If you were alive in the 1990s, you might remember a new craze that swept the world in the form of a Nintendo Game Boy game called Pokémon. The premise of the game is incredibly simple. You capture monsters, train them and pit them against the monsters trained by your opponents. What made the game so popular was that simplicity combined with the social aspect. Not only could you duel against computerized opponents in single player mode, you could also link two handheld consoles together and battle your friends.
Each new generation of Nintendo handheld console had a new iteration of the same essential premise, with new creatures to capture, of course. The game remained popular, but it never had the same monstrous cult appeal of the original. The core problem is a hardware one. It’s hard to convince adults and older teens to buy a dedicated handheld gaming console when they have a phone that can provide endless distraction.
Finally, the makers of Pokémon have found a way to solve that problem. They brought Pokémon to the mobile marketplace with a free app called “Pokémon Go.” It’s available for iOS and Android devices, but it does require usable GPS functionality. It’s been incredibly popular. USA Today reports it has been downloaded over 15 million times, and Survey Monkey claims there are more than 20 million players. The success has been surprising even to the companies responsible for producing it; game servers have been crashing under the weight of unexpected traffic. The game is a perfect storm of convenience and nostalgia.
The game has been largely unchanged. A graphical update makes it look modern, but the concept is still the same. Catch Pokémon and battle them against other trainers. The big departure is that the gamepad has been replaced with something larger: the player’s body. You move your digital avatar around the game world by walking with your phone. Walking defines much of the mechanic of the game: Pokémon can be found in the real world outside the house, and various other game components incentivize players to be active.
Players can also obtain supplies at businesses that are registered as “Pokestops.” Getting within a few yards of a registered business or local landmark allows players to gather needed materials and may encourage them to step inside to check out a sale. In order to do battle with others, players need to head to “gyms,” which are set up in public places like churches, libraries and bus stops. At first glance, the app seems like a positive step in gaming. Rather than sitting in a bedroom playing games all summer, kids of all ages are encouraged to go outside and play with friends. It seems like a great generational compromise.
Still, there have been concerns about the game. News programs have reported instances of distracted players wandering into traffic, with some being seriously injured or even killed while playing. Further, the addictive history of the franchise should encourage some caution about the microtransactions that are embedded in the app.
Anything that commands your attention while you’re moving is a potential health hazard. What makes “Pokémon Go” uniquely hazardous is that it encourages exploration while being distracted. Players could be led into potentially unsafe areas in pursuit of rare creatures.
The best way to avoid these concerns is to encourage collective Pokémon exploration. Two people playing the game and exploring together, or two people playing one game, could be far more resistant to danger. There’s also no reason to head to unfamiliar territory while playing. Pokémon appear to populate the world randomly, so there’s no need to wander off an established route to catch ’em all. If a young child is interested in playing, it may be helpful to establish a “collection route” that takes them by several “pokestops” and takes a known amount of time.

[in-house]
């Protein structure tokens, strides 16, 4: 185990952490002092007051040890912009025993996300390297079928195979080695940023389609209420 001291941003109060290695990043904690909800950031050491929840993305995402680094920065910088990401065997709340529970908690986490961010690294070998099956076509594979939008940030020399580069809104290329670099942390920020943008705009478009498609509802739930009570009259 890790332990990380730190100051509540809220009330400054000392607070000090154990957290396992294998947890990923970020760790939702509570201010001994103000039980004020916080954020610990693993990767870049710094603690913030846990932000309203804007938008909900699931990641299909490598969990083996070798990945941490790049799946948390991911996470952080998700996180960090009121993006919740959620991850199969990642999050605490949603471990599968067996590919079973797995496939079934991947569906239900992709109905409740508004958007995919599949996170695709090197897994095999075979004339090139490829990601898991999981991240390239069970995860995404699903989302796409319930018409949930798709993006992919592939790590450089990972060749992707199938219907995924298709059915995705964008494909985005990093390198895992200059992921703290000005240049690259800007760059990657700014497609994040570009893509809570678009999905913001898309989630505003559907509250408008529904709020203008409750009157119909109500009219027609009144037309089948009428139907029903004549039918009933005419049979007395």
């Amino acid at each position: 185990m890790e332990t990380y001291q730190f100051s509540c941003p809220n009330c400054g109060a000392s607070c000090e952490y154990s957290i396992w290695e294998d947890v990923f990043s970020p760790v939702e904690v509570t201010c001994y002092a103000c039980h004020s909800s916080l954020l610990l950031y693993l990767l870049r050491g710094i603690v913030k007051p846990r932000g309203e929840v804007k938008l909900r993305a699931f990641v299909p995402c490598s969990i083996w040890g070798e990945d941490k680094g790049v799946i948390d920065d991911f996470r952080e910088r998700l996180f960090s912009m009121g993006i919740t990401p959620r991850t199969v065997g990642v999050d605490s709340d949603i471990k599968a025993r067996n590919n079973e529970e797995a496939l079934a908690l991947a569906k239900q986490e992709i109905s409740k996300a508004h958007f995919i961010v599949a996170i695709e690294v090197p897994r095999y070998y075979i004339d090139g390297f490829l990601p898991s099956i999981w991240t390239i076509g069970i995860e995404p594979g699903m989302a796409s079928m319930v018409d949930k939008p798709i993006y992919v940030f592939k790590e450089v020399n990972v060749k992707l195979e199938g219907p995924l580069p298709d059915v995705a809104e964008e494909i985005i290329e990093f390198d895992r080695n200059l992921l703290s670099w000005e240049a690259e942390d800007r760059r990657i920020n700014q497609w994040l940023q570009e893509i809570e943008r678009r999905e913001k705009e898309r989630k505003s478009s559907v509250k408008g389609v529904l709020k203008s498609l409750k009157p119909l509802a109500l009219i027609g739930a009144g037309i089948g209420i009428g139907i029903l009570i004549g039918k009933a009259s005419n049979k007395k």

It’s also important to remind kids about the physical boundaries that don’t appear as easily in the virtual world, like porches, fences and curbs. If you wouldn’t go somewhere without asking to get a ball back, don’t go there in pursuit of Pokémon!
At launch time, there were concerns that the app was peeking through users’ calendars, emails, and stored files in Google Drive. Google has clarified that these are not and have never been available to the app manufacturer. It’s still a good idea to pay attention to what permissions an app is requesting, but there are no immediate privacy or data security concerns with Pokémon Go.
There are two big cost worries with “Pokémon Go.” First, the app includes microtransactions: small fees charged for in-game content. These are used to buy in-game items that otherwise come in limited supply. While they cost small amounts, with the most expensive item being $5, many of these purchases can add up. It may be helpful to link the account with a pre-paid debit or credit card as a means of limiting the purchasing power of a potential player.
The other concern is in accounting for wireless data. The app takes players away from home wifi locations, which means it needs a constant stream of wireless data access. While consumption rates will vary, 4 hours of play could easily use 0.1GB, about a quarter of a percent of a 4 GB family wireless share plan. Be sure to monitor mobile data consumption on phones being used to play the game, and have a plan to cut off data access to avoid overage charges if that limit is approached.
“Pokémon Go” can be good, clean, healthy fun. It could also be a source of trouble. Talking to players about these risks and what to do to manage them can ensure everyone gets to have a great time.